Pamela: Yeah it would have been awesome. So all around the ring of fire it’s a matter of how the plates are colliding. What’s kind of neat is you don’t always, when you have the plates colliding, end up with a ring of volcanoes Where you look at the India plate hitting the Asia plate you have the Himalayan mountains and Mt. Everest is not a volcano. It’s just a giant (insert expletives) mountain because in this case you have two plates coming together and ridging upwards. It’s where they come together and ridge upwards that you don’t get the same volcanism but you do get giant mountains. Kudos to the giant mountains.
    Fraser: So now living here in the ring of fire, I think we don’t get the same kind of constant, in your face, fear of it. I think that you do for example with tornadoes You experience a certain amount of tornado fear and rightly so with what happened a couple of weeks ago with you having a tornado pass right through. We get occasional earthquakes. How dangerous is this for me to live here?
    Pamela: It’s one of those types of statistics that is hard for a human to wrap their brain around. For instance when you look at 1 in however many thousand will die in an airplane that doesn’t mean that each individual has that kind of probability. You need to instead look at how many 747s fall out of the sky and the probability comes from the fact that the 747 carries a shed load of people on it. One tornado generally won’t kill a lot of people but one earthquake will kill a lot of people. What you need to consider isn’t what the probability of an individual getting killed by an earthquake but what is the probability that I am getting violently shaken by an earthquake. Places where you are look like it’s probably every hundred years to every couple hundred years there is a devastating earthquake. We’re still trying to understand those things better. Some plates are moving more than others that’s why China keeps having so many issues.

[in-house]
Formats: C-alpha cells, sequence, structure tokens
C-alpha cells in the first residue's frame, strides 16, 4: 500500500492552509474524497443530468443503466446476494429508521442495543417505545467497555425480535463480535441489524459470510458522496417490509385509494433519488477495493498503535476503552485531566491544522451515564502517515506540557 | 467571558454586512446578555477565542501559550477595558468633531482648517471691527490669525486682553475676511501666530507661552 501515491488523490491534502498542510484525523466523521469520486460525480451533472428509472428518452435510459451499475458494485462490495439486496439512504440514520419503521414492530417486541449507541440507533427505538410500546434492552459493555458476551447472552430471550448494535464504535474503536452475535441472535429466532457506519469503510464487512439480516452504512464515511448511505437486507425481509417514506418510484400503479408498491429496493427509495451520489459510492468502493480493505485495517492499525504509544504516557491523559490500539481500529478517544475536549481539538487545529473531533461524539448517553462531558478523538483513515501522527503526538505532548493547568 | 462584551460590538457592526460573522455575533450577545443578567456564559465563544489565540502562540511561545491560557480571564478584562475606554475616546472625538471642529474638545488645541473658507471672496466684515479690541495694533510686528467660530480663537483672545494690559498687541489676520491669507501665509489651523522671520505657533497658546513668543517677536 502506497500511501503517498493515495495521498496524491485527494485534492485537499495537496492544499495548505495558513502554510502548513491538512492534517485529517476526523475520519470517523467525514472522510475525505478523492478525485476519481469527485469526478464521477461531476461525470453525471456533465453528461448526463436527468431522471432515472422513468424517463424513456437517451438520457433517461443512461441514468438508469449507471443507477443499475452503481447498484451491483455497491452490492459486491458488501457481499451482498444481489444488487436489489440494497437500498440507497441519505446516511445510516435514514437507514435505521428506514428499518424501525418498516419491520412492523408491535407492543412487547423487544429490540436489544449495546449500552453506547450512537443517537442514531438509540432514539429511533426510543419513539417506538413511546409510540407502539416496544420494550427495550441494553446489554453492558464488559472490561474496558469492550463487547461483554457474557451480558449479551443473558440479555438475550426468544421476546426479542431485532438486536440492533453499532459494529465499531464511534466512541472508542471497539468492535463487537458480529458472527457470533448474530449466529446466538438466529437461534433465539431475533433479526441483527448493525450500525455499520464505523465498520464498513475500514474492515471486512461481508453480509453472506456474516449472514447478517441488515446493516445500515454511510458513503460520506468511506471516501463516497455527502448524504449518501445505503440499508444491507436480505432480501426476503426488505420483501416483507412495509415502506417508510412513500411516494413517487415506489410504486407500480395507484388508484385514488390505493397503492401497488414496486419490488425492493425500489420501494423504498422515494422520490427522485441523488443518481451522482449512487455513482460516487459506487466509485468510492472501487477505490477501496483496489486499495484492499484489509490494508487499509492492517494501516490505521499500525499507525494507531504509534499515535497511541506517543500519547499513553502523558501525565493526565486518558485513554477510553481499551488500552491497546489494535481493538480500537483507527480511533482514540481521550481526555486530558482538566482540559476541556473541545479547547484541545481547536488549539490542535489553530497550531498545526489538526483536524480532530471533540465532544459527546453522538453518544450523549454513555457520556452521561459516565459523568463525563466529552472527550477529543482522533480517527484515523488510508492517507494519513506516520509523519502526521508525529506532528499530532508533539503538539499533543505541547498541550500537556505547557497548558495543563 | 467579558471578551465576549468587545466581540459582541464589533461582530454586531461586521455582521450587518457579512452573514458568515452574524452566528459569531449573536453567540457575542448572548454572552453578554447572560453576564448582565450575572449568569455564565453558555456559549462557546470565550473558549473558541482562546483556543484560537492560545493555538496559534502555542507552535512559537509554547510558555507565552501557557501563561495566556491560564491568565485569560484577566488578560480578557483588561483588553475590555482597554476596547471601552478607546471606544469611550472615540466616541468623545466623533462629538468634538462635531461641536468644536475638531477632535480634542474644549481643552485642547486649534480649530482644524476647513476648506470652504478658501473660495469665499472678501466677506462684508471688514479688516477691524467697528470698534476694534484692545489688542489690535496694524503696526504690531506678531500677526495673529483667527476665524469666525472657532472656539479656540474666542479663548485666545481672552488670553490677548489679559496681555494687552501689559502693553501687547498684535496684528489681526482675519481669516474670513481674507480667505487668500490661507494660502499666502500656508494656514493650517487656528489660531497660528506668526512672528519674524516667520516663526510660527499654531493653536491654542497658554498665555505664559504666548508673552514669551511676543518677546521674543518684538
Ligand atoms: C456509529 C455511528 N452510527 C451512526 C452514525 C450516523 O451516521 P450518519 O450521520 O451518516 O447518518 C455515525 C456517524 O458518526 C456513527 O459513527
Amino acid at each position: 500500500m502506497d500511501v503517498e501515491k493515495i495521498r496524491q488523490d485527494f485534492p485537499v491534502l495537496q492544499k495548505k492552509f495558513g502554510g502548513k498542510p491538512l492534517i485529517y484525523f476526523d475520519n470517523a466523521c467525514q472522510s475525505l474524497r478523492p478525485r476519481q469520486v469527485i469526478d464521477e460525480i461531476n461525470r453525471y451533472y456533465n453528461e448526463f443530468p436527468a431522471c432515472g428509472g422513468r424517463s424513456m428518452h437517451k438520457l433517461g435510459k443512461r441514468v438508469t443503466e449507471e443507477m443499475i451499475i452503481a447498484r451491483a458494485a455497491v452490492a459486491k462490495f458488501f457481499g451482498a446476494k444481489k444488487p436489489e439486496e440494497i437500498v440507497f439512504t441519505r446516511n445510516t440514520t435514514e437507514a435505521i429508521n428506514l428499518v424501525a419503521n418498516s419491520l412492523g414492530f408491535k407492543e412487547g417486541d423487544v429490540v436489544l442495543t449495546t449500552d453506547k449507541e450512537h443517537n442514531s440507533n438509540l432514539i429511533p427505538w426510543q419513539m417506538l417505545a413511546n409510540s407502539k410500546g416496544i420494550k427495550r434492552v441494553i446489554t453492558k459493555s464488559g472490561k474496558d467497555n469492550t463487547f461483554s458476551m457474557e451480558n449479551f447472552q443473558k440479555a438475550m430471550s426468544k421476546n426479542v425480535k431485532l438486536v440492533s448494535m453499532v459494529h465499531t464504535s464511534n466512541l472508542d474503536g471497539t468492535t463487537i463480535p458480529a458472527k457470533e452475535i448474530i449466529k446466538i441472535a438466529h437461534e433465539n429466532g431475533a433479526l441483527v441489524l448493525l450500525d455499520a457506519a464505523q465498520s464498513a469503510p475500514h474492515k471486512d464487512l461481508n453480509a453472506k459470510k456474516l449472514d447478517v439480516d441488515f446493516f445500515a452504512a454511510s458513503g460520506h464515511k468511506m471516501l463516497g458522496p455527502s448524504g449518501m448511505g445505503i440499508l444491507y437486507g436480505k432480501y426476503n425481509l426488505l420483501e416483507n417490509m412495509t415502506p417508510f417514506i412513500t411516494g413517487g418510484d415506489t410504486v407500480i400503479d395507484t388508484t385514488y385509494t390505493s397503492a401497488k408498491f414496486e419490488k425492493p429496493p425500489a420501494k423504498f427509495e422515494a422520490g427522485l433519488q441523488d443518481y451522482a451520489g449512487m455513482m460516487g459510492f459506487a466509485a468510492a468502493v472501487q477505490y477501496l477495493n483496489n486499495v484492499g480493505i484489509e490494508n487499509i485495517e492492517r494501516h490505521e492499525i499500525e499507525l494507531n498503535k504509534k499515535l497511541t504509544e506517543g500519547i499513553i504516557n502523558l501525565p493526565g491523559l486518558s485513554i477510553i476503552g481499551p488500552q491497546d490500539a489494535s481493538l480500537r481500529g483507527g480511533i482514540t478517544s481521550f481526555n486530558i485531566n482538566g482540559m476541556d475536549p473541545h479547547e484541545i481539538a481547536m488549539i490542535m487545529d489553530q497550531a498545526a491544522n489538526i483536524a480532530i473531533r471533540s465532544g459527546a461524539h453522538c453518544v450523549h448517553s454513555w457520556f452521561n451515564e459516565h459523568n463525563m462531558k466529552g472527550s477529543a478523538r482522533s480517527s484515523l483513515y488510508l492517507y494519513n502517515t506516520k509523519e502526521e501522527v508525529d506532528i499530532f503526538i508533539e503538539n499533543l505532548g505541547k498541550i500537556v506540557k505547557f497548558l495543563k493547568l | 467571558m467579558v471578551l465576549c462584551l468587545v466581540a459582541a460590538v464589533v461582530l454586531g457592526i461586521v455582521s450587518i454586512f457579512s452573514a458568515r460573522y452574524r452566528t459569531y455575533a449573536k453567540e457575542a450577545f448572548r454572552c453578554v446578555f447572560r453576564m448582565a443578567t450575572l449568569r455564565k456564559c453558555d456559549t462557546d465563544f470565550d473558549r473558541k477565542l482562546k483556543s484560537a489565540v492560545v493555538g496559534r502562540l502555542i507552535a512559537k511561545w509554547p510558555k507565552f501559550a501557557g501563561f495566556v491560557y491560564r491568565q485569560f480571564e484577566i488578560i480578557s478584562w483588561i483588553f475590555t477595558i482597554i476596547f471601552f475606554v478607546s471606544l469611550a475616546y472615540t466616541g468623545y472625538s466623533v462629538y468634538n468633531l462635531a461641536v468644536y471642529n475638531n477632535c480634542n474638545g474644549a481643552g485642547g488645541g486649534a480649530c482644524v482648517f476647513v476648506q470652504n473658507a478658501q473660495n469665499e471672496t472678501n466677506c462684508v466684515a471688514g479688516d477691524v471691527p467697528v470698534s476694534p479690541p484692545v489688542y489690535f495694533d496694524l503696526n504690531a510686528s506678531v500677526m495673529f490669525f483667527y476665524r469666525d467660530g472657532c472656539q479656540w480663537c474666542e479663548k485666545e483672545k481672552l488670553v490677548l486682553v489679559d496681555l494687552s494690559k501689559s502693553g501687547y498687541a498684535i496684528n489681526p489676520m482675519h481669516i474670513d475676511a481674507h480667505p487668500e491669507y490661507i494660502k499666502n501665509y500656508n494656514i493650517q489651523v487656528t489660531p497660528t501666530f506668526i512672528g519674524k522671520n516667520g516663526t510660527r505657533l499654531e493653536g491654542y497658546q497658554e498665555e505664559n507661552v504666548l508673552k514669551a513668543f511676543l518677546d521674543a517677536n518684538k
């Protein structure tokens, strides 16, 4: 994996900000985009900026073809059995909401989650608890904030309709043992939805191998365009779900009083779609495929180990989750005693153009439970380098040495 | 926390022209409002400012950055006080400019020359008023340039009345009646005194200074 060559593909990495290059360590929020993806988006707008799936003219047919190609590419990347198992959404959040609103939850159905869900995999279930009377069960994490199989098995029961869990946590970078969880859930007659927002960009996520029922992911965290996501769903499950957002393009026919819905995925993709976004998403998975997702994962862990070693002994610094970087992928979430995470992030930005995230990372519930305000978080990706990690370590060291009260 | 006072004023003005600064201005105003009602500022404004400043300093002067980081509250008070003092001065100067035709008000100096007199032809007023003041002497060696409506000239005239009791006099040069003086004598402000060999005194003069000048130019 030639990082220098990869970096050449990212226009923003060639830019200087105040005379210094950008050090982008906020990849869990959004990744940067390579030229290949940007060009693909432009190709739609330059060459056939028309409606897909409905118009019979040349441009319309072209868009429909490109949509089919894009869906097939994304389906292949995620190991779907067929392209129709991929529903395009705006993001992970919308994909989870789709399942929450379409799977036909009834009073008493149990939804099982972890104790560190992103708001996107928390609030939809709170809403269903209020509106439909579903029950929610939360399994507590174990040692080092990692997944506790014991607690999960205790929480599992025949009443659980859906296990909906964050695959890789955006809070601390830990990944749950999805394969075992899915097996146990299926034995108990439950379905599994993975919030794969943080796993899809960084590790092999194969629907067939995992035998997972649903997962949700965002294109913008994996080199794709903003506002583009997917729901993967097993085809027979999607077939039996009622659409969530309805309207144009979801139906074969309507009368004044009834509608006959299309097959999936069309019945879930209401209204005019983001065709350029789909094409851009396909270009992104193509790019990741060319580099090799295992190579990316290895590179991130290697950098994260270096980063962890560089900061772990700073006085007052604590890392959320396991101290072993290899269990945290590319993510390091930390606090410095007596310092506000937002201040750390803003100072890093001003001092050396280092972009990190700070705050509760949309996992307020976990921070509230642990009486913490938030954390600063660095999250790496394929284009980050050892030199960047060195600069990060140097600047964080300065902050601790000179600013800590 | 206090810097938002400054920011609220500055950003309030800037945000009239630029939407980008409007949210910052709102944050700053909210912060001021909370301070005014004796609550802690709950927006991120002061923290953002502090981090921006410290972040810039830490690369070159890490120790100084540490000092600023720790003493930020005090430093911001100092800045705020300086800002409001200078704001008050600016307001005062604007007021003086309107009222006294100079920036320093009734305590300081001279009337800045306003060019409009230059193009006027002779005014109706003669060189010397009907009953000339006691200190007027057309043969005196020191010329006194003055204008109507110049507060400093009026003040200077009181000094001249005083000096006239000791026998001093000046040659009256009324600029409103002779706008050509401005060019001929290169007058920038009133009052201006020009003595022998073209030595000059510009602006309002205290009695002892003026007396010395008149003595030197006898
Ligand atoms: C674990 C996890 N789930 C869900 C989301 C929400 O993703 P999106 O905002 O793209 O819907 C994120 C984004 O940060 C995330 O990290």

Fraser: I know that there are some examples of some pretty bad… as archeologists look back in time and look at these different sites, we had a situation a couple of hundred years ago where we had pyroclastic flows which wiped out villages of the Niska tribe in my area.
    Pamela: In our area we did see the city of St Louis as if was first getting founded, got completely flattened by an earthquake that actually changed the flow of the Mississippi river. When you consider that the largest river in the United States had it’s path changed, moved and temporarily reverse direction because of an earthquake, it can give you a sense of how much power they can have.